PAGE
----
You’ve defined your mission and chosen a name. Now comes the fun part—incorporating your organization. Joking. There is seriously nothing fun about incorporating. But, if you want a legal nonprofit organization in Canada, you have to incorporate.5
Incorporating gives your organization certain rights, such as the right to use your name across Canada, limited liability, and better access to capital and grants.
The application for the incorporation of an NPO is made by filling out the RE-303 form or the Non-Profit Incorporation Form. You can incorporate online at the Innovation, Science and Economic Development Canada’s Online Filling Centre.
In order to complete the application, you will need the English and French (if necessary) names for your organization. You will also need the signatures of all other applicants, along with their addresses and professions.
We know this probably isn’t what you want to hear, but—when it comes to incorporating—we do recommend getting help from a specialist.
After you’ve incorporate your nonprofit organization, there’s a few more steps to keep in mind.
So, once you’ve incorporated, you need to establish how your nonprofit is going to work, AKA the internal organization. According to the Canada Not-for-profit Corporations Regulations (NFP Regulations), you need to call a “First Directors Meeting” to:6
- Make by-laws.
- Maintain corporate records and issuing debt obligation certificates.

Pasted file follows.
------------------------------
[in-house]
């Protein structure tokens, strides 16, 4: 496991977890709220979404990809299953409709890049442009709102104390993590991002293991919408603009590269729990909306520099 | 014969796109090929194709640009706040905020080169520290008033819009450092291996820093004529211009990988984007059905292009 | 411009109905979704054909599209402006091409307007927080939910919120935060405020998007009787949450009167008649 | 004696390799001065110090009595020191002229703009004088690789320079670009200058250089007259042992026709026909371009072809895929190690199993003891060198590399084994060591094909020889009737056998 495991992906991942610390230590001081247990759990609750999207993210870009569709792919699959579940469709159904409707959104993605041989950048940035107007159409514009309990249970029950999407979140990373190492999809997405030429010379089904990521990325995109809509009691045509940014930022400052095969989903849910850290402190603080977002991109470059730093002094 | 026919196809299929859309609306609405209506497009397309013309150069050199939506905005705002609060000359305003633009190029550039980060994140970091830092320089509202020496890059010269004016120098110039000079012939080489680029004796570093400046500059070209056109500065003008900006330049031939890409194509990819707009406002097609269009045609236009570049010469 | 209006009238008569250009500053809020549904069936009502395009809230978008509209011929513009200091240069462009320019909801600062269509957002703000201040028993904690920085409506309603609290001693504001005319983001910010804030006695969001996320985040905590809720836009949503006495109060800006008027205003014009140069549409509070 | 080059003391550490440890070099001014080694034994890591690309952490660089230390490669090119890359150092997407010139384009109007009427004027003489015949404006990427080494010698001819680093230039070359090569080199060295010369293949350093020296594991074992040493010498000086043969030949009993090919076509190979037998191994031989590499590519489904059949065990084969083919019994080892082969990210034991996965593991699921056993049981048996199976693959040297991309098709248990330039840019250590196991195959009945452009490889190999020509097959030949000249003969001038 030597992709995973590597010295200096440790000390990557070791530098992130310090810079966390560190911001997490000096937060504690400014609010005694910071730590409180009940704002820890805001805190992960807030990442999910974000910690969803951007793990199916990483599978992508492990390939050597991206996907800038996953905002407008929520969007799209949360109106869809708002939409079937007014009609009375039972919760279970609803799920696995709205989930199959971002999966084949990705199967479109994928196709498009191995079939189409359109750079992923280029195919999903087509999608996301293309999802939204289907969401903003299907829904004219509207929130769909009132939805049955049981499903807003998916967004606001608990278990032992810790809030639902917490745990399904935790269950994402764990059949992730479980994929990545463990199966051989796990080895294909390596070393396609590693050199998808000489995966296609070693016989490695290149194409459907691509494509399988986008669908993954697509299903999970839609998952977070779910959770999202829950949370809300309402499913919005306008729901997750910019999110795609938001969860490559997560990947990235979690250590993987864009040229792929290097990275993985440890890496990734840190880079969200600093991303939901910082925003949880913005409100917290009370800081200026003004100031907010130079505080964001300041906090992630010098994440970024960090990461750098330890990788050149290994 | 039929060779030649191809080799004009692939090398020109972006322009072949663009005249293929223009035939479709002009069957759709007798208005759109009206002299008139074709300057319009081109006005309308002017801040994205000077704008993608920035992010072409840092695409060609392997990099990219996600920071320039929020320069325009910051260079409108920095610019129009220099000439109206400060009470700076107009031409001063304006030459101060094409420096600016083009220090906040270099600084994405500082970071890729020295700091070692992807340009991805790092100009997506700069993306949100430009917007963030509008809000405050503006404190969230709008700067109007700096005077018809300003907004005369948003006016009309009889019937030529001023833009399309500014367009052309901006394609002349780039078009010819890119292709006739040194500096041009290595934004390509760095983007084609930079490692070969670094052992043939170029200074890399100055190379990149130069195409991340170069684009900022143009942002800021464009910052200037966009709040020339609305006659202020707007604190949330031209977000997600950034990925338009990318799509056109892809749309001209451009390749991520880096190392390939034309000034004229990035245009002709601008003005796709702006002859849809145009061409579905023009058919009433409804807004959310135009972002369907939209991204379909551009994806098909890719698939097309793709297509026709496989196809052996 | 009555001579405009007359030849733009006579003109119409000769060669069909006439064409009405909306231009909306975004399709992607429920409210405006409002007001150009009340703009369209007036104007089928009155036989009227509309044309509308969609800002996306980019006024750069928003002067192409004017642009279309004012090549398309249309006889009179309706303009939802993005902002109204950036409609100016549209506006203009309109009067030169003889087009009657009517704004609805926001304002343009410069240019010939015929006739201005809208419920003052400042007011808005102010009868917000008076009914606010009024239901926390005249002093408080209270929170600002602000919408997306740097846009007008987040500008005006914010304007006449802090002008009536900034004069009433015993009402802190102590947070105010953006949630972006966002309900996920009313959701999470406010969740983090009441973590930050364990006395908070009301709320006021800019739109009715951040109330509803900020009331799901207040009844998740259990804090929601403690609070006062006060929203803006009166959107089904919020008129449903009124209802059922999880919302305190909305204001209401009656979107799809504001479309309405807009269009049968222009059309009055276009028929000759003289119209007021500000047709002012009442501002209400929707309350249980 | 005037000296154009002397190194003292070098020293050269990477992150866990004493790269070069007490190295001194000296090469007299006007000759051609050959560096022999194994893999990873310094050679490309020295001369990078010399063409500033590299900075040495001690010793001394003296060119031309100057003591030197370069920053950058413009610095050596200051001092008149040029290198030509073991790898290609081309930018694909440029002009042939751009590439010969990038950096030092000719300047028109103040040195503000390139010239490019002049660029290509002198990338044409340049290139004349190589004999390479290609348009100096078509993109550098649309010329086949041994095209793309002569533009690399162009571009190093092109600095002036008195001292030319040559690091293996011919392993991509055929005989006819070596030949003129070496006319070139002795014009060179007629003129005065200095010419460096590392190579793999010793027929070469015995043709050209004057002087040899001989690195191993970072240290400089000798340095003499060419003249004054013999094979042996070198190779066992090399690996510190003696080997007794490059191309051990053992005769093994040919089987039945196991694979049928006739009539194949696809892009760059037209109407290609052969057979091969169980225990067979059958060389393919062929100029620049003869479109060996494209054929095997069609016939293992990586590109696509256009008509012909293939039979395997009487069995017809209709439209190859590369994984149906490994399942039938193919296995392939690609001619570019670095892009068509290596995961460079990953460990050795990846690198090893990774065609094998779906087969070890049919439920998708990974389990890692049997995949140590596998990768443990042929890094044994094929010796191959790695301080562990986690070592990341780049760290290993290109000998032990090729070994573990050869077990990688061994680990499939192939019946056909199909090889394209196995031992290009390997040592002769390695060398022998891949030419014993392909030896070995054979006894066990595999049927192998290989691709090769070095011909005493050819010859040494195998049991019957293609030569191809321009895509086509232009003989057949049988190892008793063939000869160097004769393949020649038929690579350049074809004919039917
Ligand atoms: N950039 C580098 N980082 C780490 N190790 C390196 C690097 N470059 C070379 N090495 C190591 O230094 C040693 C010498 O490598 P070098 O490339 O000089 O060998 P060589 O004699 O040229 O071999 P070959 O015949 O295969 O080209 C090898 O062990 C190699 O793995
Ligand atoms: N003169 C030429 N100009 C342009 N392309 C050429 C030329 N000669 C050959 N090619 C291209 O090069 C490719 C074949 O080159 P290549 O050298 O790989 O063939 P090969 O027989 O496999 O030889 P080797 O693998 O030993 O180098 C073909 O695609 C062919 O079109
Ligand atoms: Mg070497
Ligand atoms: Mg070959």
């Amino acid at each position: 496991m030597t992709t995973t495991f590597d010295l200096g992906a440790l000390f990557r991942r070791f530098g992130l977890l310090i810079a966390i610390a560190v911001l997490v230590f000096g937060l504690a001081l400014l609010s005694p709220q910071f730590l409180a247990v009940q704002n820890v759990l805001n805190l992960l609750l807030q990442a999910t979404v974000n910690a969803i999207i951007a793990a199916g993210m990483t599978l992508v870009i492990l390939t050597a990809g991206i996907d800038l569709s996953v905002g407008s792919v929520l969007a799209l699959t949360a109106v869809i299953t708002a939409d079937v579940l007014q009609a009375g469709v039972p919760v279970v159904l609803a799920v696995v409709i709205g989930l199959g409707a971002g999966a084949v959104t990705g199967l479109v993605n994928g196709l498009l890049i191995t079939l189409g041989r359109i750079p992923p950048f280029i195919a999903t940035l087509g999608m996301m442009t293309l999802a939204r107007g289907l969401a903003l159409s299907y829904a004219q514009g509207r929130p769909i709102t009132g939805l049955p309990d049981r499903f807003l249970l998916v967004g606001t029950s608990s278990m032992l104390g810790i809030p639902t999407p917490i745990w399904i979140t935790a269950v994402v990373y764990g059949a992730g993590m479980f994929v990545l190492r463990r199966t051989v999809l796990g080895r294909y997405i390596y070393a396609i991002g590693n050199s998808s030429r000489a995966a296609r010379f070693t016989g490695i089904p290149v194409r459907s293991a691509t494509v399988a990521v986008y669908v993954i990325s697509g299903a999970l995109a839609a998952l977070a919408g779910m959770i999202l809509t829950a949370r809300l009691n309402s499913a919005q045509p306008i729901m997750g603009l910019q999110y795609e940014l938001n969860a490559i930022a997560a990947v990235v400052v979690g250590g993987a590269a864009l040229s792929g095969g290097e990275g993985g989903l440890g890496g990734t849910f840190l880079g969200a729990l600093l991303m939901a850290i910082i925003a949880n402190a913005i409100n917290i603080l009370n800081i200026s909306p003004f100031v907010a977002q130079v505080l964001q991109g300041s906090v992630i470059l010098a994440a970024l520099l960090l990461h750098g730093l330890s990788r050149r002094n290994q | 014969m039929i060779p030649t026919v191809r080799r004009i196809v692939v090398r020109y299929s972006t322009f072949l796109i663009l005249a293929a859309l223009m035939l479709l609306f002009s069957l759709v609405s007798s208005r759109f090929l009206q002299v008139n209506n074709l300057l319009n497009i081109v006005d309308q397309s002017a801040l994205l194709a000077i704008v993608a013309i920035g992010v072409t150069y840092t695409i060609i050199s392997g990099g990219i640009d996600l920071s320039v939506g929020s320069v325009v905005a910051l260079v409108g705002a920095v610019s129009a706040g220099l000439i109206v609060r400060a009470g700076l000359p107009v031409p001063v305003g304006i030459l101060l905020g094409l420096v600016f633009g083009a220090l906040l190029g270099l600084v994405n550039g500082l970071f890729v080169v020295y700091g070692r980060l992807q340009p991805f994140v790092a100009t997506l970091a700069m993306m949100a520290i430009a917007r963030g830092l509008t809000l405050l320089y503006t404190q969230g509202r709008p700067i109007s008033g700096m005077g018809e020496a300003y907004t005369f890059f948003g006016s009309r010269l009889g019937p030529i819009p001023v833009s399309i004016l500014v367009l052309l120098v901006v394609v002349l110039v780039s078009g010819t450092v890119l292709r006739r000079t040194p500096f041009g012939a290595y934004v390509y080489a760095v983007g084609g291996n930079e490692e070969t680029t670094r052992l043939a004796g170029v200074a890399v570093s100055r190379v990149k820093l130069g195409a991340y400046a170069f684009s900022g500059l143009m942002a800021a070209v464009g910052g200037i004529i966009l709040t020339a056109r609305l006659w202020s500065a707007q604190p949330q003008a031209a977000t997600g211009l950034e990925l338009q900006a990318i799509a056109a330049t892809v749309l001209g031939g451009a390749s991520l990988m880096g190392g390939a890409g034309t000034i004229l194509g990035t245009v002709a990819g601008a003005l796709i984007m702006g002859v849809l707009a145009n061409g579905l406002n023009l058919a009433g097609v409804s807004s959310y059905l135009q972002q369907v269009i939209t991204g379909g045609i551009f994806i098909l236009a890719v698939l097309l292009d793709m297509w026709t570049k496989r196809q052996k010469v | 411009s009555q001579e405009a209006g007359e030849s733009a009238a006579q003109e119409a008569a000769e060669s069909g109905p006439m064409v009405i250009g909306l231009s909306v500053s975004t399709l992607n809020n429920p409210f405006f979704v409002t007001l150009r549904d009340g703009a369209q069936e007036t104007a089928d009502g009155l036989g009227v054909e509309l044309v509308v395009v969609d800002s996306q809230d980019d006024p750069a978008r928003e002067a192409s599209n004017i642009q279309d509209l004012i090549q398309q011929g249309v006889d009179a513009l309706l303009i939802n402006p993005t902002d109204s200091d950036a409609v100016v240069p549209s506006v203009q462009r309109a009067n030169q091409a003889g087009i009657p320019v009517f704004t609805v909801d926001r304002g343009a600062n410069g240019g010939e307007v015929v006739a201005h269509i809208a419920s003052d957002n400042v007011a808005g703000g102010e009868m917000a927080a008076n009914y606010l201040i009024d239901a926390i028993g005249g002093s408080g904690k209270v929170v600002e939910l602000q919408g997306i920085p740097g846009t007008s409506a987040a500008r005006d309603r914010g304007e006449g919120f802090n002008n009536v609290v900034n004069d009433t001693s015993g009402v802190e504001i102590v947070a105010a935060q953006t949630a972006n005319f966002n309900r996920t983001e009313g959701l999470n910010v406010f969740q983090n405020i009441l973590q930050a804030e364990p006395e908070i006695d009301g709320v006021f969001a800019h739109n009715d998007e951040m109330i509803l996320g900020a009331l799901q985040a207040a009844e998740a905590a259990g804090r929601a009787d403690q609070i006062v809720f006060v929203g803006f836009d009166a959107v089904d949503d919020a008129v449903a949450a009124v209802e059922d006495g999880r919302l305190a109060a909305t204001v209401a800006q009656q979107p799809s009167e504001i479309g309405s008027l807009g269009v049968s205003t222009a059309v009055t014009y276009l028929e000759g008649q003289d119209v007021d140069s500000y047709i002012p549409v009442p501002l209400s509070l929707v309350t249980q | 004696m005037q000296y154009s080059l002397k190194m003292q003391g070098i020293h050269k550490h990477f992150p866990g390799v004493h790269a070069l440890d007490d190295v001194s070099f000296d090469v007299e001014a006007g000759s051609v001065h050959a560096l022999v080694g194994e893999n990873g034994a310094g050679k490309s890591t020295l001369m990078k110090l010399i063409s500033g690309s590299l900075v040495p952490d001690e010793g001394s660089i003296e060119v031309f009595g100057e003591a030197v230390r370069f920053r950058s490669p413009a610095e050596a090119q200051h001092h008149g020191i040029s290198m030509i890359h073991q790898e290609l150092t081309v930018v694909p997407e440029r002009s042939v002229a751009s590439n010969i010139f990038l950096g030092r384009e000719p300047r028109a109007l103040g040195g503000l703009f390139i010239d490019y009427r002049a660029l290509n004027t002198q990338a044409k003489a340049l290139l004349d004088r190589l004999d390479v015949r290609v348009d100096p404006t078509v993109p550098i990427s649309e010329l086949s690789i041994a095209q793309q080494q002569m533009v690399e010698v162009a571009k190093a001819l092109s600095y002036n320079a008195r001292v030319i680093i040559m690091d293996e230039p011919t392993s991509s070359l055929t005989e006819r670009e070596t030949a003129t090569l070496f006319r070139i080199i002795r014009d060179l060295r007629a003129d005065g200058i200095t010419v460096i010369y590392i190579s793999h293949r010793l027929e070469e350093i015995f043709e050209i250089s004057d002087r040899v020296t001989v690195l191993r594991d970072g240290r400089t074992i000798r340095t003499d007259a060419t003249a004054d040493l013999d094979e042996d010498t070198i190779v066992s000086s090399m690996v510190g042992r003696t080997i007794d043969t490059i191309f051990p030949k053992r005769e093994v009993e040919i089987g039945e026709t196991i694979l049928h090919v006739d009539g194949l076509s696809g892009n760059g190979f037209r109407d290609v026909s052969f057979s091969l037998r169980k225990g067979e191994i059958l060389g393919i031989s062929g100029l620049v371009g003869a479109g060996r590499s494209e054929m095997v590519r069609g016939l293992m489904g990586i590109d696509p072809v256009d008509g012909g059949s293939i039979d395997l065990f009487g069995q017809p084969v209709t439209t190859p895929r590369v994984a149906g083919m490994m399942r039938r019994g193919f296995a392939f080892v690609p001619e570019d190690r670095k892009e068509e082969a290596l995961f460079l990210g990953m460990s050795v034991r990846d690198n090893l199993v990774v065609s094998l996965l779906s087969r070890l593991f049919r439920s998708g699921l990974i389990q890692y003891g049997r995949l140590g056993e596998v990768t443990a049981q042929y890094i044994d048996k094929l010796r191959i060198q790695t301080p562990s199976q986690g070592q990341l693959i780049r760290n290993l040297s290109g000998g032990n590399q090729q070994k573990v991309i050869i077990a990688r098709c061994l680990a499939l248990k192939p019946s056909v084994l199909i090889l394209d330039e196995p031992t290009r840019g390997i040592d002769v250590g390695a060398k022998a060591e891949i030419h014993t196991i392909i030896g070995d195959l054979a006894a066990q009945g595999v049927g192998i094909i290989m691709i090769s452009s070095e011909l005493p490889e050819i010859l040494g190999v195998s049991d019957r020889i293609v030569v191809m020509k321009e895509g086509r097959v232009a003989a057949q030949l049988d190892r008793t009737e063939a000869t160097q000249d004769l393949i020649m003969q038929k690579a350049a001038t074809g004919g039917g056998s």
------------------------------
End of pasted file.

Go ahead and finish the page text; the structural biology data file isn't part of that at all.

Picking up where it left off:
- Authorize the issuance of debt obligations.
- Appoint officers.
- Appoint an interim public accountant.
- Issue memberships.
- Make banking arrangements.
If all that seems daunting, we get it. Lucky for you, the Canada Not-for-profit Corporations Act provides default rules. You have the option of overriding many of these rules by setting out your own rules in the by-laws. In some cases, the Model By-laws provide alternate rules to the default ones.7
Creating a nonprofit organization in Canada really ins’t that bad. But, you can still ask for help.
We know, we know. We’ve mentioned this already, but it’s probably worth it to ask for a bit of help. The Business Development Bank of Canada (BDC) is a really good place to start.
Okay, you’ve started a nonprofit in Canada. Now what?
Next steps? We’ve got those covered too:
Keep learning (our sources):
1. What is the difference between a registered charity and a non-profit organization?
2. Key statistics on Canada’s charity and non-profit sector 2023.
3. Naming a corporation – Requirements.
4. Naming a corporation – Overview.
5. Creating a not-for-profit corporation.
6. Next steps following the incorporation of your not-for-profit.
7. Default rules.